Let me repeat:

9.5% unemployment.

19% underemployment.

Both heading higher.

1.6% GDP for Q2.

There will be one more revision for this number, so it could go even lower.

The number of home foreclosures in July actually fell for the first time since 2006, but the number of homeowners behind on payments has increased, meaning foreclosures are likely to increase again in the coming months.

And now the problem is people with prime loans, not people with subprime or Alt-A loans.

See, when people are unemployed or underemployed, they can't pay their mortgages or spend money to buy things.

This would be bad for the overall health of the economy.

But President Data Fetish, on his sixth vacation this year, seems wholly unconcerned about the situation.

He did have a conference call with his economic advisers about the weak economic data, but they decided not to change course on any of their policies.

And of course the financial "reforms" Obama touted as a major accomplishment of his have been a sham.

Banks are engaging in the exact same risky ventures and bets they did before the '08 financial crisis.

So don't look to Wall Street to stabilize this mess.

If Obama was a teacher in the LA school system, he'd see his name in the paper on Sunday under the heading "Bad President."

And while I am NOT a fan of value-added analysis of teachers or of publicly naming names in the paper in order to shame people to quit their jobs, in Obama's case, I think both are warranted.

Thursday, August 26, 2010

Paterson Perjured Himself

Liar, liar, beard on fire:

Gov. David A. Paterson misled investigators for the state ethics commission when he testified that he had intended to pay for free tickets he obtained to last year’s World Series, according to a report issued on Thursday by an independent counsel investigating the matter.

But the independent counsel, Judith Kaye, said it was up to the local district attorney in Albany, P. David Soares, to decide whether Mr. Paterson should be prosecuted for perjury.

Aides to Mr. Paterson obtained five tickets to the first game of the 2009 World Series, which Mr. Paterson attended along with two aides, his son, Alex, and a friend of his son.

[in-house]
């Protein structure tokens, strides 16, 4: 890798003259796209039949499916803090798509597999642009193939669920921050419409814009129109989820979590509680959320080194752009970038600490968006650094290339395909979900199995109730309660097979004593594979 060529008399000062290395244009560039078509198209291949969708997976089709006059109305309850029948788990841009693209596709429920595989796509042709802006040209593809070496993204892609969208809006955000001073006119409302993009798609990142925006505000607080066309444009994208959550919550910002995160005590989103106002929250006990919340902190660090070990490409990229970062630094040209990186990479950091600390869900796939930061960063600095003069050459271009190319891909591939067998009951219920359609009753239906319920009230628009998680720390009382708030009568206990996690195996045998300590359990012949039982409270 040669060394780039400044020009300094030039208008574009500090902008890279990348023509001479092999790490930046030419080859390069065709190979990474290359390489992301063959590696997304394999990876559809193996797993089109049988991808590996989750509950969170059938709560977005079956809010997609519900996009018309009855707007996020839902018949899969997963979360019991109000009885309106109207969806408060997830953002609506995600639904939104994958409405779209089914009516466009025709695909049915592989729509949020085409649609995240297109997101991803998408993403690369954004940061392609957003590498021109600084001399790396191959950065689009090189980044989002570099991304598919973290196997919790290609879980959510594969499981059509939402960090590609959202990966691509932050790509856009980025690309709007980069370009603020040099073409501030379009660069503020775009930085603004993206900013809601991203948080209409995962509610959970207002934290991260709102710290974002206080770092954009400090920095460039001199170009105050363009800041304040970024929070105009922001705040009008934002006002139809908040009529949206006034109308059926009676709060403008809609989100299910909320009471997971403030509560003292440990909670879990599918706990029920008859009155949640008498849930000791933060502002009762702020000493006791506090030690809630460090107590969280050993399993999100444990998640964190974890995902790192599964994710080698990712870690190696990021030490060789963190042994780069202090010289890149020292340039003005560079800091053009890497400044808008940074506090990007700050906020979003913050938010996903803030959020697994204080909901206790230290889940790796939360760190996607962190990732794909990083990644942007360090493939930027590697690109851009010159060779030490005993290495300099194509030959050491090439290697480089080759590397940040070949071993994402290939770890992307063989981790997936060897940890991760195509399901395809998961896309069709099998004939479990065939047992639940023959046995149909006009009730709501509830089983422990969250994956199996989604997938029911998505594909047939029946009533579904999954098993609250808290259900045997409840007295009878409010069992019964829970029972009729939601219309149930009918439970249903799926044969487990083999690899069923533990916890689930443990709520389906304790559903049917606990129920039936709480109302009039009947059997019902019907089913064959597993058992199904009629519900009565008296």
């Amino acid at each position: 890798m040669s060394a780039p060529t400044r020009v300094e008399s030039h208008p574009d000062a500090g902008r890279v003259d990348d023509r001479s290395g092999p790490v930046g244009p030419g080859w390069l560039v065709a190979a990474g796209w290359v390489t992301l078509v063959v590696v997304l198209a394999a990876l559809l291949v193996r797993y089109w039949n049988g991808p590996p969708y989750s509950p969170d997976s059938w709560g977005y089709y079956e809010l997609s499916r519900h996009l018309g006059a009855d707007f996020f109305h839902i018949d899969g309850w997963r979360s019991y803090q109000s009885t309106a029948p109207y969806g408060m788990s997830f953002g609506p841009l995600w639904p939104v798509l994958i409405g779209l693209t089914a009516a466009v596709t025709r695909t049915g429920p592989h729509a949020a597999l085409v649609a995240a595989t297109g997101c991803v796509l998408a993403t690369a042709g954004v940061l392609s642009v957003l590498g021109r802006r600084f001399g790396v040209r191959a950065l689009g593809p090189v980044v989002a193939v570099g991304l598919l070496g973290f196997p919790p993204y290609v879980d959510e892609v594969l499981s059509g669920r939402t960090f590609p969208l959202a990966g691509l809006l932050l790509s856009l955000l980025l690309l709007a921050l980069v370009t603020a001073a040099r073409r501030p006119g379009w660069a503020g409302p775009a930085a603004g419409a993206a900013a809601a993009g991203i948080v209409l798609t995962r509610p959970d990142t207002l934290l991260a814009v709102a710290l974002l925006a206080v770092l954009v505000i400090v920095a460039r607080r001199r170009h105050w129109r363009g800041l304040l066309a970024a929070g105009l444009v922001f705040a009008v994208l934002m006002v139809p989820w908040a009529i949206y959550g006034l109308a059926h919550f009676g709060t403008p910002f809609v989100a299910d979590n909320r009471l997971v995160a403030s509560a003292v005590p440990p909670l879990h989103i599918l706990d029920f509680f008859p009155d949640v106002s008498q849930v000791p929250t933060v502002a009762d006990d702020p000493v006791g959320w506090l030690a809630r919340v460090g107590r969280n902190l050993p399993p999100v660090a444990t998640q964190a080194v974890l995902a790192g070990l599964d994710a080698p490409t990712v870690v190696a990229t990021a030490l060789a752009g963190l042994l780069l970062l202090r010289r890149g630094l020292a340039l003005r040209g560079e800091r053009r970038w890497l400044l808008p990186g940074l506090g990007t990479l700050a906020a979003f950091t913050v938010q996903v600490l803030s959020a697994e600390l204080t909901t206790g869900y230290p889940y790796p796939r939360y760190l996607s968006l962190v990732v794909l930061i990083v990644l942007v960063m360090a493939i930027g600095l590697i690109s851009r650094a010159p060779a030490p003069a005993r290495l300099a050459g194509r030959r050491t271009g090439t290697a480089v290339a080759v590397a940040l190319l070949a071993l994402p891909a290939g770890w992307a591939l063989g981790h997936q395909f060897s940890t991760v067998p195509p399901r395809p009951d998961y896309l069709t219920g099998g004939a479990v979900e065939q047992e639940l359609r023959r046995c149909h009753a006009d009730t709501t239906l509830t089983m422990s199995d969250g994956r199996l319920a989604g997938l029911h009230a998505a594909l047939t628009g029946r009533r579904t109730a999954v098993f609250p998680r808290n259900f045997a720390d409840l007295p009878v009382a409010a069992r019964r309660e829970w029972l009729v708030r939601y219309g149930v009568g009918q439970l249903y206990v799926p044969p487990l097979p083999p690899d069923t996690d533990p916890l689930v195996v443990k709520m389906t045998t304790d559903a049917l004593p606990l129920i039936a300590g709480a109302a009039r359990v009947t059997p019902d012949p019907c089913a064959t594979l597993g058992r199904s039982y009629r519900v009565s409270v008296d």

The tickets eventually came under the scrutiny of the state Commission on Public Integrity, which found that Mr. Paterson had never intended to pay for his own ticket and only paid for his son and son’s friend after media inquiries on the matter.

The commission also concluded that Mr. Paterson had lied during his testimony about the tickets, a matter the commission referred last spring to Attorney General Andrew M. Cuomo, who in turn asked Ms. Kaye to investigate.


“Evidence developed in the investigation indicates that, contrary to the Governor’s testimony, he had not formed an intent prior to the game that the tickets other than his own would be paid for,” Ms. Kaye found.

“Evidence indicates that his decision to pay for the tickets for his son and his son’s friend was made following a press inquiry the day after the game. In addition, evidence indicates that, contrary to the Governor’s testimony, he did not partially prepare and bring a check for $850 to the game to pay for tickets for his son and his son’s friend.”

At a minimum, portions of Mr. Paterson’s testimony “were inaccurate and misleading,” the report concluded, and “warrants consideration of possible criminal charges by the District Attorney, who will make the ultimate decision regarding whether or not charges should be brought.”

Nothing will happen to him, of course.

Cuomo has already decided to stay as far away from Paterson scandals as possible in order to keep the way to his election to the governor's mansion clear.

And Paterson is beyond shame.

He "persuaded" a woman beaten by his chief aide to not follow through on criminal charges.

The same investigator looking into the ticket matter said Paterson was guilty of an "error in judgment" in the domestic abuse case, though she did not recommend criminal charges be filed against the governor.

Paterson himself thinks he did nothing wrong in either case.

As Arlo Guthrie noted so many years ago, this is just another case of American blind justice.

Politicians can scheme and steal and get away with it.

So can hedge fund managers and CEO"s and Wall Streeters.